On 6 April 2013, the Consumer Insurance (Disclosure and Representations) Act 2012 ("the Act") will come into force, and apply to all consumer insurance contracts entered into on and after that date.As such, it is important to be aware of the impact of the Act.
- The provisions in the Act are mandatory.
- A duty of utmost good faith is replaced with a statutory duty upon a consumer to take reasonable care not to make a misrepresentation to an insurer.
- An insurer cannot avoid a policy:
- if a consumer exercises reasonable care and makes a misrepresentation; or
- where a misrepresentation is made; that misrepresentation would not have influenced its decision to agree to the policy.
- An insurer can avoid a policy and refuse all claims if it can show that without the misrepresentation by the consumer, it would not have entered into the policy or would have agreed it on different terms.
A deliberate or reckless misrepresentation will allow an insurer to retain all the premiums paid. A careless misrepresentation means an insurer must return all the premiums paid.If an insurer would have agreed to a policy on different terms, the policy is treated to have been entered into on those terms.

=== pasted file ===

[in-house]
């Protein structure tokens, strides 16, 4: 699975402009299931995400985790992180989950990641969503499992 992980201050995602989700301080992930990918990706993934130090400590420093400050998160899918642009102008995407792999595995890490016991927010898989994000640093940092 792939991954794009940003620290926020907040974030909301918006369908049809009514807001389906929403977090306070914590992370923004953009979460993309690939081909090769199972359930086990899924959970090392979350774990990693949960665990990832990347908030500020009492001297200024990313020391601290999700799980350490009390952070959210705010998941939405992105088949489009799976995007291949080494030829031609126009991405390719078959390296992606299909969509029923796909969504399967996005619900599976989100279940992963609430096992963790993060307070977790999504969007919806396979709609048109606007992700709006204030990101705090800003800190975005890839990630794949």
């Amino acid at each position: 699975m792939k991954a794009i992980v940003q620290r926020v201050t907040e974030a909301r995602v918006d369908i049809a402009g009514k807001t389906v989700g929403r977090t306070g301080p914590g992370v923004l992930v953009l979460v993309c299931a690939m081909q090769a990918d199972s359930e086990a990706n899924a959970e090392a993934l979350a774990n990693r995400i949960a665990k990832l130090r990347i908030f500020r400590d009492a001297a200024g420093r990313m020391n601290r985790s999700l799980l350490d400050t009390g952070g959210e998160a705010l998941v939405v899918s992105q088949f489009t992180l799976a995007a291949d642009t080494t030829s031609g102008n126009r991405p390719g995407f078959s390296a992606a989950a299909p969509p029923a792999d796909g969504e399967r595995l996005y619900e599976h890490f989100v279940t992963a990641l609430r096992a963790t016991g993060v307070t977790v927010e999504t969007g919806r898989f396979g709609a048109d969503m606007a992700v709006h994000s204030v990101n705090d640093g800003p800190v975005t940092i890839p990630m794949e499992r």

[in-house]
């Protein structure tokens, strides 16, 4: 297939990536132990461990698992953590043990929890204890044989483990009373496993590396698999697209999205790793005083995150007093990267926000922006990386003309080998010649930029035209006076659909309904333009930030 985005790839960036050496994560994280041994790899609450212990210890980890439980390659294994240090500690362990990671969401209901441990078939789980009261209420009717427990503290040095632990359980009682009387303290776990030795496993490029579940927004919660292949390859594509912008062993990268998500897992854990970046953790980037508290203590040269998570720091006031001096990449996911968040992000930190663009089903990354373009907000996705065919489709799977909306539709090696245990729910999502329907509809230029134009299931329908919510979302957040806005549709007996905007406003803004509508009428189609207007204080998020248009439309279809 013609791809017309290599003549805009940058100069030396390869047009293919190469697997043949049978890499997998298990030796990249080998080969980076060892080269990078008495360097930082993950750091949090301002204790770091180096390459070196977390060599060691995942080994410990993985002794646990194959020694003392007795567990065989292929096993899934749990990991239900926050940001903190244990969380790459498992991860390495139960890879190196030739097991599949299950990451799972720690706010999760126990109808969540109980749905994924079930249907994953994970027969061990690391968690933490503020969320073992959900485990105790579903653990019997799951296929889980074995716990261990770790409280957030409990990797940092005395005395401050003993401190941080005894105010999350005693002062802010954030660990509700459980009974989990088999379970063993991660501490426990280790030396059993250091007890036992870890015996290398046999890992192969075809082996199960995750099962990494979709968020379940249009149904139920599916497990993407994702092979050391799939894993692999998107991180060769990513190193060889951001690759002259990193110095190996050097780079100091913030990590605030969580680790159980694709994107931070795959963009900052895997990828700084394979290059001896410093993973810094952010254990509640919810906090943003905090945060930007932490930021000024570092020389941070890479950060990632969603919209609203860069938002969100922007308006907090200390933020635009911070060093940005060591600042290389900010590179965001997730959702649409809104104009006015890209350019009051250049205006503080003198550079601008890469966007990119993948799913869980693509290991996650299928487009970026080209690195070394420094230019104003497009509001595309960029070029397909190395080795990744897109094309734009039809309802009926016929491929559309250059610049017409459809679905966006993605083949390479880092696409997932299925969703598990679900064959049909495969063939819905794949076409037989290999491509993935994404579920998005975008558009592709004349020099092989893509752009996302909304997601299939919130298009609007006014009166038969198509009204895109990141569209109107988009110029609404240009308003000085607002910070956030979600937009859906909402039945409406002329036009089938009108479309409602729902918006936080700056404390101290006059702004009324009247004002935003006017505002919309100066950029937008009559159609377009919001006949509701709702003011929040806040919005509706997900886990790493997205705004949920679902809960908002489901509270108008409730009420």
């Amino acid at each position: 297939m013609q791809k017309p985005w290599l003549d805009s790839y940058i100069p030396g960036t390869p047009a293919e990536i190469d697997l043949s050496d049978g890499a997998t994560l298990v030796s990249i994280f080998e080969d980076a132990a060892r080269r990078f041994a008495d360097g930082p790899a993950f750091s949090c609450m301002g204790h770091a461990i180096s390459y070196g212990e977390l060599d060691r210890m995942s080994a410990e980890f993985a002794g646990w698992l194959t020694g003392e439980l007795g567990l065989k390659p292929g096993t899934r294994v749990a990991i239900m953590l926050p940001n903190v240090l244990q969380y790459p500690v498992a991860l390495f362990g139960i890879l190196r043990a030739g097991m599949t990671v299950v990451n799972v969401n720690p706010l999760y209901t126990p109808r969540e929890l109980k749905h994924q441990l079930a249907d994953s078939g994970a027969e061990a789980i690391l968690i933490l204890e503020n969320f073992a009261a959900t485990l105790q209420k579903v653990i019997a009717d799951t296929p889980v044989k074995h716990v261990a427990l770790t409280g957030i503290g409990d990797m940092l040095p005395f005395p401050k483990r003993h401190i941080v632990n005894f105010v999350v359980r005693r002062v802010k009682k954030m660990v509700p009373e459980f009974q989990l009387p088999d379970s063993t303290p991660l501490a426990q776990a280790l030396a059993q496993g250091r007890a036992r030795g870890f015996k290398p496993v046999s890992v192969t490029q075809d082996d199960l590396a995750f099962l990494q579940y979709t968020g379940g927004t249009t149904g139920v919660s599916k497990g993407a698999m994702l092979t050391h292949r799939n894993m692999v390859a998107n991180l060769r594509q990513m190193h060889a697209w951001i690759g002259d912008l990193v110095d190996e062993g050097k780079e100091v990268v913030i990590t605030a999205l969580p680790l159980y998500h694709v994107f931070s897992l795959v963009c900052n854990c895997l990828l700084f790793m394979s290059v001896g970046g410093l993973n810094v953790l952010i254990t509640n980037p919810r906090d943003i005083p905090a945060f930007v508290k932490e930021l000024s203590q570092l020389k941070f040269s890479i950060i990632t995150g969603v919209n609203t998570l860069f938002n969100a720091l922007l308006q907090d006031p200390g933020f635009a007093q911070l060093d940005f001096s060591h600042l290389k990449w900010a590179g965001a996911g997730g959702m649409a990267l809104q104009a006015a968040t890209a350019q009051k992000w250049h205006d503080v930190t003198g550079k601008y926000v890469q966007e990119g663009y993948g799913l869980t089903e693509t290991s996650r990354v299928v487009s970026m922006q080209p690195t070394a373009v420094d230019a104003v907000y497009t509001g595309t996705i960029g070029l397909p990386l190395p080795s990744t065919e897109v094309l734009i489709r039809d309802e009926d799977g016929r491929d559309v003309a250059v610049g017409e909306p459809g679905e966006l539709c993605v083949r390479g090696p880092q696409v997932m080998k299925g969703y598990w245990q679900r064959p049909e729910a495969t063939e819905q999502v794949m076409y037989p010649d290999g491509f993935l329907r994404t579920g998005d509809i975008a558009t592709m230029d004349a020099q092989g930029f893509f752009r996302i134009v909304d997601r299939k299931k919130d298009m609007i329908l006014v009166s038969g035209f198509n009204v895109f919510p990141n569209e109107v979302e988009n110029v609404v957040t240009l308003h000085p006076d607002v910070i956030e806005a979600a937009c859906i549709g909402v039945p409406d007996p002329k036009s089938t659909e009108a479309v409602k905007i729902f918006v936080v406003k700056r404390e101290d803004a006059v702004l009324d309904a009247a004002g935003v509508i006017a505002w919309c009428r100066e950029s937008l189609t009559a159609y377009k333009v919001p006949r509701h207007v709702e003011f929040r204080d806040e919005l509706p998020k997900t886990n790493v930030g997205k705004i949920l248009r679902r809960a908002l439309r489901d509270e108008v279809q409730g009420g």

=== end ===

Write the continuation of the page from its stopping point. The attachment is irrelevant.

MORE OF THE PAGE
- An insurer should also take greater care when extracting information from consumers. The Act specifies that clear and specific questions should be posed to a consumer, and the importance of answering questions in full should be communicated (specifically if a policy is being renewed or varied).
- Further, the rule that a consumer's representation can be converted into a warranty is abolished, therefore, an insurer cannot rely on this to avoid a policy.
For a more detailed discussion of the Act, please click here.